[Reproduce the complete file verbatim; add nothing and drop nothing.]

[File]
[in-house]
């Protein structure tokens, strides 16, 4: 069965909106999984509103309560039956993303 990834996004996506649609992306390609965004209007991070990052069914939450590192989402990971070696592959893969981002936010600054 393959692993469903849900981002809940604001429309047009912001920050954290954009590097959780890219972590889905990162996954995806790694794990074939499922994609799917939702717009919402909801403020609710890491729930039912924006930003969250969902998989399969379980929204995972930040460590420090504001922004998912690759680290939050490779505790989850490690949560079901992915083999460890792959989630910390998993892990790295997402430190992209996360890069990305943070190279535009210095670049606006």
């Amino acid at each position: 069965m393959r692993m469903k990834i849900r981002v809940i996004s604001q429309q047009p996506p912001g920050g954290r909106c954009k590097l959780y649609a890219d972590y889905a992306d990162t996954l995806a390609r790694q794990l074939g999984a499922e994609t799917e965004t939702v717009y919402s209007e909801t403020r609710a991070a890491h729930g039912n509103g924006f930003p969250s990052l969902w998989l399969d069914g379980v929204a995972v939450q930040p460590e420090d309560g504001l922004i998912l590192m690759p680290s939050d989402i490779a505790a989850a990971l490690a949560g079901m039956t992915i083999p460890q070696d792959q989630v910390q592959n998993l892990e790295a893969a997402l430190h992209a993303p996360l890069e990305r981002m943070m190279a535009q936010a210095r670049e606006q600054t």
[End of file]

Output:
[in-house]
């Protein structure tokens, strides 16, 4: 069965909106999984509103309560039956993303 990834996004996506649609992306390609965004209007991070990052069914939450590192989402990971070696592959893969981002936010600054 393959692993469903849900981002809940604001429309047009912001920050954290954009590097959780890219972590889905990162996954995806790694794990074939499922994609799917939702717009919402909801403020609710890491729930039912924006930003969250969902998989399969379980929204995972930040460590420090504001922004998912690759680290939050490779505790989850490690949560079901992915083999460890792959989630910390998993892990790295997402430190992209996360890069990305943070190279535009210095670049606006």
């Amino acid at each position: 069965m393959r692993m469903k990834i849900r981002v809940i996004s604001q429309q047009p996506p912001g920050g954290r909106c954009k590097l959780y649609a890219d972590y889905a992306d990162t996954l995806a390609r790694q794990l074939g999984a499922e994609t799917e965004t939702v717009y919402s209007e909801t403020r609710a991070a890491h729930g039912n509103g924006f930003p969250s990052l969902w998989l399969d069914g379980v929204a995972v939450q930040p460590e420090d309560g504001l922004i998912l590192m690759p680290s939050d989402i490779a505790a989850a990971l490690a949560g079901m039956t992915i083999p460890q070696d792959q989630v910390q592959n998993l892990e790295a893969a997402l430190h992209a993303p996360l890069e990305r981002m943070m190279a535009q936010a210095r670049e606006q600054t």